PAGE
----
The Wolves of Eternity is the second volume in Karl Ove Knausgård’s trilogy which began with The Morning Star, but is that book’s prequel. The Morning Star examined events in the lives of various narrators at the time of the appearance of a bright new celestial body, bringing uncharacteristic heat and luminosity to Norway. It read like a shiver-inducing drama penned by a combination of Phil Redmond, Irvine Welsh and Stephen King. Part of its genius lay in fleshing out the characters by expressing the ugly thoughts we all keep repressed: irritation with over-familiar strangers; frustration with lovers; the thunderbolt of lust; and boundaries and the ways they are breached.
The Wolves of Eternity is written in the same immersive style, though the characters are different. It is so engrossing and entertaining that I crammed in its 800 pages like a glutton devouring a box of chocolates. The story revolves around a young man whose father had another life with a Russian woman, and his investigation of those secrets, but its themes overlap with those of The Morning Star: whether the complexity of life can wholly be explained by the Big Bang and evolution; whether death can be avoided; and the myriad forms of communication in eco-systems about which humans are ignorant.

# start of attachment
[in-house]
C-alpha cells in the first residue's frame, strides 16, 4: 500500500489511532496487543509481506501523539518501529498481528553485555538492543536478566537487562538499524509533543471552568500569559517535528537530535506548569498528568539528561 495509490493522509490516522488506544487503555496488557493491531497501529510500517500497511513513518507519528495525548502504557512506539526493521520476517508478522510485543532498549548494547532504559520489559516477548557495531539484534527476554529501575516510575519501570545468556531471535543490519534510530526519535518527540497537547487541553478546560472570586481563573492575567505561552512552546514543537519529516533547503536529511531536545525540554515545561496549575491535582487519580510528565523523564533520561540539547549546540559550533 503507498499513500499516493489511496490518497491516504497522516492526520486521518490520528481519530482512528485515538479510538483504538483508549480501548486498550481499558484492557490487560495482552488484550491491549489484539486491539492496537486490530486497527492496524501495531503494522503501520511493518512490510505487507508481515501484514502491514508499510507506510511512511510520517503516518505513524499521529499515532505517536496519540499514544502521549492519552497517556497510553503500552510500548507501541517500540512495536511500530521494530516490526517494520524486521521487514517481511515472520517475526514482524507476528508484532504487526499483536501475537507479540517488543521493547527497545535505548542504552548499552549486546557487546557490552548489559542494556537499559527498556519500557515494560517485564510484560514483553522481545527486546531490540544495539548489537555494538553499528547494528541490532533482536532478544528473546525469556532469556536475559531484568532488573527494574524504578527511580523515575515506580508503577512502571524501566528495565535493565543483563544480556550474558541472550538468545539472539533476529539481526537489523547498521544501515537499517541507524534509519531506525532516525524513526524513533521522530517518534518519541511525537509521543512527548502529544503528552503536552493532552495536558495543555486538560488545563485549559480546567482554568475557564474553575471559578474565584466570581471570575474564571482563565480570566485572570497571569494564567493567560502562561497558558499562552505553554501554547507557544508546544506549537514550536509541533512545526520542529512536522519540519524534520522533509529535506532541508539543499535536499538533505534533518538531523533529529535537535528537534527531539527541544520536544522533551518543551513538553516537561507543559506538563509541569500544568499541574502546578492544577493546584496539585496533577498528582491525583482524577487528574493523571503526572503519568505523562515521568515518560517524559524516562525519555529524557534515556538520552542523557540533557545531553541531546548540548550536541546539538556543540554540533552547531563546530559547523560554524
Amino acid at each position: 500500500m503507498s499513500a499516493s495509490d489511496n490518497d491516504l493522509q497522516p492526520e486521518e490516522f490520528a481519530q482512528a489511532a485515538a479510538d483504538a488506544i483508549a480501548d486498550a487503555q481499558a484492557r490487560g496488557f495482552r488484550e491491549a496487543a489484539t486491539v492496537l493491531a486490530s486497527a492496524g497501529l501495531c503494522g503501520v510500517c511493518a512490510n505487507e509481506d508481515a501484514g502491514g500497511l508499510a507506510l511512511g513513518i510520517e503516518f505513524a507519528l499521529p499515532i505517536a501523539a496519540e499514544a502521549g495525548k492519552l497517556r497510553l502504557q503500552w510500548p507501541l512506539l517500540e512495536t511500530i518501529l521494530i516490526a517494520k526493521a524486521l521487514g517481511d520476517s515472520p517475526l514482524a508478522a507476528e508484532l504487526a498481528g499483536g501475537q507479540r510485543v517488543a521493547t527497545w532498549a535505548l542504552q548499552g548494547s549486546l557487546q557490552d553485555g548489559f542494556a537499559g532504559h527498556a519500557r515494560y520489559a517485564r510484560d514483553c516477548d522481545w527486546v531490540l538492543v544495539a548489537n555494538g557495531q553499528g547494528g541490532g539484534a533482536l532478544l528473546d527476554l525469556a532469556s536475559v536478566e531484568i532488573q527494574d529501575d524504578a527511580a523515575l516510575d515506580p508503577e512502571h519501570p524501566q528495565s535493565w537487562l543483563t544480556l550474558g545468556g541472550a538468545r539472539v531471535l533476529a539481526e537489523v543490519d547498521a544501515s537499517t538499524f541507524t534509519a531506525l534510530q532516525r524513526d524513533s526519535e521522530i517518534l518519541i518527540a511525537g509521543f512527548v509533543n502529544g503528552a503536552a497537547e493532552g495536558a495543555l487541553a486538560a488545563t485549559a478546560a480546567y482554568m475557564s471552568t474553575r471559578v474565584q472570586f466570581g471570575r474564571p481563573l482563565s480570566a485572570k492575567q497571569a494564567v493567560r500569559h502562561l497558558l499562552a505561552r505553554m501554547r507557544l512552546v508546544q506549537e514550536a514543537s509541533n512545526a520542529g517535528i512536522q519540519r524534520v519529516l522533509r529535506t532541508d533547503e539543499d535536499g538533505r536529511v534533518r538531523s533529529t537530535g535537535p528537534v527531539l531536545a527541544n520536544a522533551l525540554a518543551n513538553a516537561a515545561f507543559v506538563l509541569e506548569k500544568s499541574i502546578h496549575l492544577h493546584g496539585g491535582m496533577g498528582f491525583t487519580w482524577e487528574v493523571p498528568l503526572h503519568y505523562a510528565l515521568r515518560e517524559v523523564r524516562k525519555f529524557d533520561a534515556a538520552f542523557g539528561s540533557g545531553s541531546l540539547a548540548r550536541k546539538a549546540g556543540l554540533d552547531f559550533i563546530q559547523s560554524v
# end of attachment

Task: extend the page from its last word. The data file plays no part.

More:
In literature, the morning star has been likened to both Jesus and the devil. The first book highlighted the strange phenomena that coincided with the appearance of the new star. In this prequel, the star is rising, and some of the characters experience sinister incidents which may or may not be related to this.
A Russian woman writes a treatise on attempts to avoid or reverse death. These include some horrifying experiments, and, ironically, one of the investigators dies in his quest for eternal life. Meanwhile, a friend of the woman tries to discover whether the forest as a whole has any sort of consciousness forged by communication between the trees and other elements.
Knausgård’s own life contributes much to his insights into people: his experience of an abusive father; the hungry obsession with love that parental withholding of love inspires; the uncompromising openness that is the legacy of those forced to suppress the truth in childhood; the heavy drinking. I was mesmerized throughout this book. The translation is also excellent, managing to maintain rhyme in translated poems, puns and songs, and incorporate faultless everyday argot. More, please.